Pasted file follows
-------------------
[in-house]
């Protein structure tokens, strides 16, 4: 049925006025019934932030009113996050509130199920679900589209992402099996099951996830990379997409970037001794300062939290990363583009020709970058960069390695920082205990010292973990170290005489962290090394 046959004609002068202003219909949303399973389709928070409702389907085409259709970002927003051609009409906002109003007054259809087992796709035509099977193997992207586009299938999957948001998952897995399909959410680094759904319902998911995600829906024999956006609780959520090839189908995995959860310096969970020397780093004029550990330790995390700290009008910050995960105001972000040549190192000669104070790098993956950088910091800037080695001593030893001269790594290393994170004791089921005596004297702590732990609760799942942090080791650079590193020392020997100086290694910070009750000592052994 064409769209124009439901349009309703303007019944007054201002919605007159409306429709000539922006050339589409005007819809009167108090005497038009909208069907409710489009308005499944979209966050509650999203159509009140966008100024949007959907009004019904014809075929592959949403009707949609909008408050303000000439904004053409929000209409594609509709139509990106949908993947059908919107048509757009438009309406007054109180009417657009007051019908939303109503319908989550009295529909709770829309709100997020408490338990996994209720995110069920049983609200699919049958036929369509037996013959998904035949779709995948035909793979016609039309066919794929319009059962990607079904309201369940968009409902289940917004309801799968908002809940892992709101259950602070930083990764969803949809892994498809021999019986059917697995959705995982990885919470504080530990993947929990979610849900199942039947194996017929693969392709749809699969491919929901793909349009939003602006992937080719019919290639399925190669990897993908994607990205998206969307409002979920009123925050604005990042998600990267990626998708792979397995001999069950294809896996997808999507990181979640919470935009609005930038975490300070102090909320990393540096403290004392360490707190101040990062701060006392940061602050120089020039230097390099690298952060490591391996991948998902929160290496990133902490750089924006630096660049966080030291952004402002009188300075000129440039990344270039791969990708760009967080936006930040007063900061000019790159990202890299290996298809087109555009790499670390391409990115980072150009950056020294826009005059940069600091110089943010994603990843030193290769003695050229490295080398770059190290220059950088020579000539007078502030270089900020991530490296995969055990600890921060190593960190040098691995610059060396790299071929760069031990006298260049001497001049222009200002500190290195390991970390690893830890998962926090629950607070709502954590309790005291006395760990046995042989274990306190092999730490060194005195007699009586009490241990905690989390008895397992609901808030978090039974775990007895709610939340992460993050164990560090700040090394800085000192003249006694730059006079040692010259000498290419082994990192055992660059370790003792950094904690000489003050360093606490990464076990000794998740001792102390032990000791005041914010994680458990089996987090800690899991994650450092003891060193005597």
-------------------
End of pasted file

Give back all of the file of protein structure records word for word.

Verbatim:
[in-house]
């Protein structure tokens, strides 16, 4: 049925006025019934932030009113996050509130199920679900589209992402099996099951996830990379997409970037001794300062939290990363583009020709970058960069390695920082205990010292973990170290005489962290090394 046959004609002068202003219909949303399973389709928070409702389907085409259709970002927003051609009409906002109003007054259809087992796709035509099977193997992207586009299938999957948001998952897995399909959410680094759904319902998911995600829906024999956006609780959520090839189908995995959860310096969970020397780093004029550990330790995390700290009008910050995960105001972000040549190192000669104070790098993956950088910091800037080695001593030893001269790594290393994170004791089921005596004297702590732990609760799942942090080791650079590193020392020997100086290694910070009750000592052994 064409769209124009439901349009309703303007019944007054201002919605007159409306429709000539922006050339589409005007819809009167108090005497038009909208069907409710489009308005499944979209966050509650999203159509009140966008100024949007959907009004019904014809075929592959949403009707949609909008408050303000000439904004053409929000209409594609509709139509990106949908993947059908919107048509757009438009309406007054109180009417657009007051019908939303109503319908989550009295529909709770829309709100997020408490338990996994209720995110069920049983609200699919049958036929369509037996013959998904035949779709995948035909793979016609039309066919794929319009059962990607079904309201369940968009409902289940917004309801799968908002809940892992709101259950602070930083990764969803949809892994498809021999019986059917697995959705995982990885919470504080530990993947929990979610849900199942039947194996017929693969392709749809699969491919929901793909349009939003602006992937080719019919290639399925190669990897993908994607990205998206969307409002979920009123925050604005990042998600990267990626998708792979397995001999069950294809896996997808999507990181979640919470935009609005930038975490300070102090909320990393540096403290004392360490707190101040990062701060006392940061602050120089020039230097390099690298952060490591391996991948998902929160290496990133902490750089924006630096660049966080030291952004402002009188300075000129440039990344270039791969990708760009967080936006930040007063900061000019790159990202890299290996298809087109555009790499670390391409990115980072150009950056020294826009005059940069600091110089943010994603990843030193290769003695050229490295080398770059190290220059950088020579000539007078502030270089900020991530490296995969055990600890921060190593960190040098691995610059060396790299071929760069031990006298260049001497001049222009200002500190290195390991970390690893830890998962926090629950607070709502954590309790005291006395760990046995042989274990306190092999730490060194005195007699009586009490241990905690989390008895397992609901808030978090039974775990007895709610939340992460993050164990560090700040090394800085000192003249006694730059006079040692010259000498290419082994990192055992660059370790003792950094904690000489003050360093606490990464076990000794998740001792102390032990000791005041914010994680458990089996987090800690899991994650450092003891060193005597």